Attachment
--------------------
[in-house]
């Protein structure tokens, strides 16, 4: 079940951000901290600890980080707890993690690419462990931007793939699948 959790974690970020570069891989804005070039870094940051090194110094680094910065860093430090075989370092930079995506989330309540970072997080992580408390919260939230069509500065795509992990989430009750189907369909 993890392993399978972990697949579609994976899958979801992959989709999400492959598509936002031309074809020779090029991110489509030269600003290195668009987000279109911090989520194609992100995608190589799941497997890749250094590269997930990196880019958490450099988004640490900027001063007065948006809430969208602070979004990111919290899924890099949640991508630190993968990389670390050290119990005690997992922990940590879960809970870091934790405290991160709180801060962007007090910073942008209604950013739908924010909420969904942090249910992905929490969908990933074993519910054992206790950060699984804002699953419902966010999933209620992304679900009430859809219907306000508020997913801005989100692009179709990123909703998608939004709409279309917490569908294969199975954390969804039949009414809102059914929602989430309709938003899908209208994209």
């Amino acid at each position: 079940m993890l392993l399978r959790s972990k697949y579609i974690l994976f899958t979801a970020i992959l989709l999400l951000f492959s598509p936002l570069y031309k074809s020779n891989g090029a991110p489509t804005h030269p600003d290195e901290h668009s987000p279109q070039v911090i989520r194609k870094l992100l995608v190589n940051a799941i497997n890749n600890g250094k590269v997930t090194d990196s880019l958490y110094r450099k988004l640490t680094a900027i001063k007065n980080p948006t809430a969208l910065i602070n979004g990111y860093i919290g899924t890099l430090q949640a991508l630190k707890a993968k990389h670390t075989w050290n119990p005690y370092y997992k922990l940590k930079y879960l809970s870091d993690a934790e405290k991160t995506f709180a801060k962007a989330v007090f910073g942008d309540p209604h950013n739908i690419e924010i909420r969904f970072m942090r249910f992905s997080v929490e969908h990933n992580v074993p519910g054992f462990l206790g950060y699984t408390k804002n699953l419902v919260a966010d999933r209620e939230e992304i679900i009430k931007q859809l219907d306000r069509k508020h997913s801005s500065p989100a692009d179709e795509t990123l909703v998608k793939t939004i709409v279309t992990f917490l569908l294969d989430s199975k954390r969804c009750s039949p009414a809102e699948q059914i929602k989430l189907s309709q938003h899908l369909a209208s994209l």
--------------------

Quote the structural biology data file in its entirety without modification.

[in-house]
């Protein structure tokens, strides 16, 4: 079940951000901290600890980080707890993690690419462990931007793939699948 959790974690970020570069891989804005070039870094940051090194110094680094910065860093430090075989370092930079995506989330309540970072997080992580408390919260939230069509500065795509992990989430009750189907369909 993890392993399978972990697949579609994976899958979801992959989709999400492959598509936002031309074809020779090029991110489509030269600003290195668009987000279109911090989520194609992100995608190589799941497997890749250094590269997930990196880019958490450099988004640490900027001063007065948006809430969208602070979004990111919290899924890099949640991508630190993968990389670390050290119990005690997992922990940590879960809970870091934790405290991160709180801060962007007090910073942008209604950013739908924010909420969904942090249910992905929490969908990933074993519910054992206790950060699984804002699953419902966010999933209620992304679900009430859809219907306000508020997913801005989100692009179709990123909703998608939004709409279309917490569908294969199975954390969804039949009414809102059914929602989430309709938003899908209208994209």
């Amino acid at each position: 079940m993890l392993l399978r959790s972990k697949y579609i974690l994976f899958t979801a970020i992959l989709l999400l951000f492959s598509p936002l570069y031309k074809s020779n891989g090029a991110p489509t804005h030269p600003d290195e901290h668009s987000p279109q070039v911090i989520r194609k870094l992100l995608v190589n940051a799941i497997n890749n600890g250094k590269v997930t090194d990196s880019l958490y110094r450099k988004l640490t680094a900027i001063k007065n980080p948006t809430a969208l910065i602070n979004g990111y860093i919290g899924t890099l430090q949640a991508l630190k707890a993968k990389h670390t075989w050290n119990p005690y370092y997992k922990l940590k930079y879960l809970s870091d993690a934790e405290k991160t995506f709180a801060k962007a989330v007090f910073g942008d309540p209604h950013n739908i690419e924010i909420r969904f970072m942090r249910f992905s997080v929490e969908h990933n992580v074993p519910g054992f462990l206790g950060y699984t408390k804002n699953l419902v919260a966010d999933r209620e939230e992304i679900i009430k931007q859809l219907d306000r069509k508020h997913s801005s500065p989100a692009d179709e795509t990123l909703v998608k793939t939004i709409v279309t992990f917490l569908l294969d989430s199975k954390r969804c009750s039949p009414a809102e699948q059914i929602k989430l189907s309709q938003h899908l369909a209208s994209l």